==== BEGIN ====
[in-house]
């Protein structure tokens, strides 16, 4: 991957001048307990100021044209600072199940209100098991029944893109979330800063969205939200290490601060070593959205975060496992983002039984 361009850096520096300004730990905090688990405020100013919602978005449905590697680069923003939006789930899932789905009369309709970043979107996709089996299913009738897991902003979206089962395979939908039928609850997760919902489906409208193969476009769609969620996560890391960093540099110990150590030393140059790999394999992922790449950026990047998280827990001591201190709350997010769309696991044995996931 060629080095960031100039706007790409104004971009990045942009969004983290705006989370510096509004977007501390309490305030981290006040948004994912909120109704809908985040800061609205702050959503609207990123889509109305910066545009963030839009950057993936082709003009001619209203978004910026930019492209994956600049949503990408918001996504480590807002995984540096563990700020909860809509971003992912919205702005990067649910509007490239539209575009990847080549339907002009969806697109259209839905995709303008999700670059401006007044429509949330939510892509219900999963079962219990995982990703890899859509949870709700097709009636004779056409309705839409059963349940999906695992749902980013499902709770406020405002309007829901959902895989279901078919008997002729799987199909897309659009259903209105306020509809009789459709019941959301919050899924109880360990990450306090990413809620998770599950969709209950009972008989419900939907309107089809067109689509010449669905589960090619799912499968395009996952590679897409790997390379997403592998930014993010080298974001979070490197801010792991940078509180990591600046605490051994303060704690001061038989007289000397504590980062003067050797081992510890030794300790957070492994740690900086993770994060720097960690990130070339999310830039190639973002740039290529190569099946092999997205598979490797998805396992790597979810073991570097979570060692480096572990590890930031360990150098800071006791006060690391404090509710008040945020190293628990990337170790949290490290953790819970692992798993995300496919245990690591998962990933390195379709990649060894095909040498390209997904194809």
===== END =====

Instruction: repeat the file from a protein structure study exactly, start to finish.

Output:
[in-house]
């Protein structure tokens, strides 16, 4: 991957001048307990100021044209600072199940209100098991029944893109979330800063969205939200290490601060070593959205975060496992983002039984 361009850096520096300004730990905090688990405020100013919602978005449905590697680069923003939006789930899932789905009369309709970043979107996709089996299913009738897991902003979206089962395979939908039928609850997760919902489906409208193969476009769609969620996560890391960093540099110990150590030393140059790999394999992922790449950026990047998280827990001591201190709350997010769309696991044995996931 060629080095960031100039706007790409104004971009990045942009969004983290705006989370510096509004977007501390309490305030981290006040948004994912909120109704809908985040800061609205702050959503609207990123889509109305910066545009963030839009950057993936082709003009001619209203978004910026930019492209994956600049949503990408918001996504480590807002995984540096563990700020909860809509971003992912919205702005990067649910509007490239539209575009990847080549339907002009969806697109259209839905995709303008999700670059401006007044429509949330939510892509219900999963079962219990995982990703890899859509949870709700097709009636004779056409309705839409059963349940999906695992749902980013499902709770406020405002309007829901959902895989279901078919008997002729799987199909897309659009259903209105306020509809009789459709019941959301919050899924109880360990990450306090990413809620998770599950969709209950009972008989419900939907309107089809067109689509010449669905589960090619799912499968395009996952590679897409790997390379997403592998930014993010080298974001979070490197801010792991940078509180990591600046605490051994303060704690001061038989007289000397504590980062003067050797081992510890030794300790957070492994740690900086993770994060720097960690990130070339999310830039190639973002740039290529190569099946092999997205598979490797998805396992790597979810073991570097979570060692480096572990590890930031360990150098800071006791006060690391404090509710008040945020190293628990990337170790949290490290953790819970692992798993995300496919245990690591998962990933390195379709990649060894095909040498390209997904194809």